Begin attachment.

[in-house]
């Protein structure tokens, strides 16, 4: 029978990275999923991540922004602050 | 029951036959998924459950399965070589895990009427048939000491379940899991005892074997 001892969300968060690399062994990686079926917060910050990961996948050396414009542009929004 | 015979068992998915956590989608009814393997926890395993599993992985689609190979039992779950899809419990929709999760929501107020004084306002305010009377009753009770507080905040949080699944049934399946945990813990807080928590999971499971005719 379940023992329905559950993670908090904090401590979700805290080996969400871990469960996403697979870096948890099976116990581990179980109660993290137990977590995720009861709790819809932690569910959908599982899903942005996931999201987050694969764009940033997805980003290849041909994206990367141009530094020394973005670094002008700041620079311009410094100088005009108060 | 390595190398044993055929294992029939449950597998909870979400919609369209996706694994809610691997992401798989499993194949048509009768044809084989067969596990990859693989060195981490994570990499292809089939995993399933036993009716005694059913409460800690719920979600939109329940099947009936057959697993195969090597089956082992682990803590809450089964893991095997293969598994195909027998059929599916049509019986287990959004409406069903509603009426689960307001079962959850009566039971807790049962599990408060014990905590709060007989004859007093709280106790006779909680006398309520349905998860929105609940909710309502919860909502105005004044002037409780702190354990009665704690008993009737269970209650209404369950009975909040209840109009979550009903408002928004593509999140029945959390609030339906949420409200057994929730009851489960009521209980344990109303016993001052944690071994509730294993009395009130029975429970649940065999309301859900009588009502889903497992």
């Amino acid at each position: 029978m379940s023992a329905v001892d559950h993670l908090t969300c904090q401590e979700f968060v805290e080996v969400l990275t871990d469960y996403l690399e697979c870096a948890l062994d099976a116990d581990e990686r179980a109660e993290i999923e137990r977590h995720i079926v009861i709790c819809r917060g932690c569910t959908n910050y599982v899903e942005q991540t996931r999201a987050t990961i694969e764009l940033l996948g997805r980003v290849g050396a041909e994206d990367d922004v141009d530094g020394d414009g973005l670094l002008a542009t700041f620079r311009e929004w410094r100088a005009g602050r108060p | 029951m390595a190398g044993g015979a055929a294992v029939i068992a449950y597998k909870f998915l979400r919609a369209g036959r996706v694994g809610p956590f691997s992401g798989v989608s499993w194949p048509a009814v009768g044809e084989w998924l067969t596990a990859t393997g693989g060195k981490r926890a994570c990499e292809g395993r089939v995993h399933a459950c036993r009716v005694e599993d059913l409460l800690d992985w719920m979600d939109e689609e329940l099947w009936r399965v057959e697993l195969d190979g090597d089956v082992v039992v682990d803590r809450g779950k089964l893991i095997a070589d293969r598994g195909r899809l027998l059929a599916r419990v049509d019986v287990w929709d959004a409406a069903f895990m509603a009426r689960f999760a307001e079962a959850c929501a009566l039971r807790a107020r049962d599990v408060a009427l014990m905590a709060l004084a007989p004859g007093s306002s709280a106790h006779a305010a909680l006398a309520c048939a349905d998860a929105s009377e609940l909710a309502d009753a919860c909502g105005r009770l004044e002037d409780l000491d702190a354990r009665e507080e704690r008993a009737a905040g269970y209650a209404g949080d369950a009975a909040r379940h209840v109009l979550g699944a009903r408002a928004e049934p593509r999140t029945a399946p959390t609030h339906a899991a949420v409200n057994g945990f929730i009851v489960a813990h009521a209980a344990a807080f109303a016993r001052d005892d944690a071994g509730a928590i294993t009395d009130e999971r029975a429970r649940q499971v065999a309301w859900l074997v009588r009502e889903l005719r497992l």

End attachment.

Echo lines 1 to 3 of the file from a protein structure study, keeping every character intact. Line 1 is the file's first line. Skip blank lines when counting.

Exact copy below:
[in-house]
């Protein structure tokens, strides 16, 4: 029978990275999923991540922004602050 | 029951036959998924459950399965070589895990009427048939000491379940899991005892074997 001892969300968060690399062994990686079926917060910050990961996948050396414009542009929004 | 015979068992998915956590989608009814393997926890395993599993992985689609190979039992779950899809419990929709999760929501107020004084306002305010009377009753009770507080905040949080699944049934399946945990813990807080928590999971499971005719 379940023992329905559950993670908090904090401590979700805290080996969400871990469960996403697979870096948890099976116990581990179980109660993290137990977590995720009861709790819809932690569910959908599982899903942005996931999201987050694969764009940033997805980003290849041909994206990367141009530094020394973005670094002008700041620079311009410094100088005009108060 | 390595190398044993055929294992029939449950597998909870979400919609369209996706694994809610691997992401798989499993194949048509009768044809084989067969596990990859693989060195981490994570990499292809089939995993399933036993009716005694059913409460800690719920979600939109329940099947009936057959697993195969090597089956082992682990803590809450089964893991095997293969598994195909027998059929599916049509019986287990959004409406069903509603009426689960307001079962959850009566039971807790049962599990408060014990905590709060007989004859007093709280106790006779909680006398309520349905998860929105609940909710309502919860909502105005004044002037409780702190354990009665704690008993009737269970209650209404369950009975909040209840109009979550009903408002928004593509999140029945959390609030339906949420409200057994929730009851489960009521209980344990109303016993001052944690071994509730294993009395009130029975429970649940065999309301859900009588009502889903497992």
């Amino acid at each position: 029978m379940s023992a329905v001892d559950h993670l908090t969300c904090q401590e979700f968060v805290e080996v969400l990275t871990d469960y996403l690399e697979c870096a948890l062994d099976a116990d581990e990686r179980a109660e993290i999923e137990r977590h995720i079926v009861i709790c819809r917060g932690c569910t959908n910050y599982v899903e942005q991540t996931r999201a987050t990961i694969e764009l940033l996948g997805r980003v290849g050396a041909e994206d990367d922004v141009d530094g020394d414009g973005l670094l002008a542009t700041f620079r311009e929004w410094r100088a005009g602050r108060p | 029951m390595a190398g044993g015979a055929a294992v029939i068992a449950y597998k909870f998915l979400r919609a369209g036959r996706v694994g809610p956590f691997s992401g798989v989608s499993w194949p048509a009814v009768g044809e084989w998924l067969t596990a990859t393997g693989g060195k981490r926890a994570c990499e292809g395993r089939v995993h399933a459950c036993r009716v005694e599993d059913l409460l800690d992985w719920m979600d939109e689609e329940l099947w009936r399965v057959e697993l195969d190979g090597d089956v082992v039992v682990d803590r809450g779950k089964l893991i095997a070589d293969r598994g195909r899809l027998l059929a599916r419990v049509d019986v287990w929709d959004a409406a069903f895990m509603a009426r689960f999760a307001e079962a959850c929501a009566l039971r807790a107020r049962d599990v408060a009427l014990m905590a709060l004084a007989p004859g007093s306002s709280a106790h006779a305010a909680l006398a309520c048939a349905d998860a929105s009377e609940l909710a309502d009753a919860c909502g105005r009770l004044e002037d409780l000491d702190a354990r009665e507080e704690r008993a009737a905040g269970y209650a209404g949080d369950a009975a909040r379940h209840v109009l979550g699944a009903r408002a928004e049934p593509r999140t029945a399946p959390t609030h339906a899991a949420v409200n057994g945990f929730i009851v489960a813990h009521a209980a344990a807080f109303a016993r001052d005892d944690a071994g509730a928590i294993t009395d009130e999971r029975a429970r649940q499971v065999a309301w859900l074997v009588r009502e889903l005719r497992l």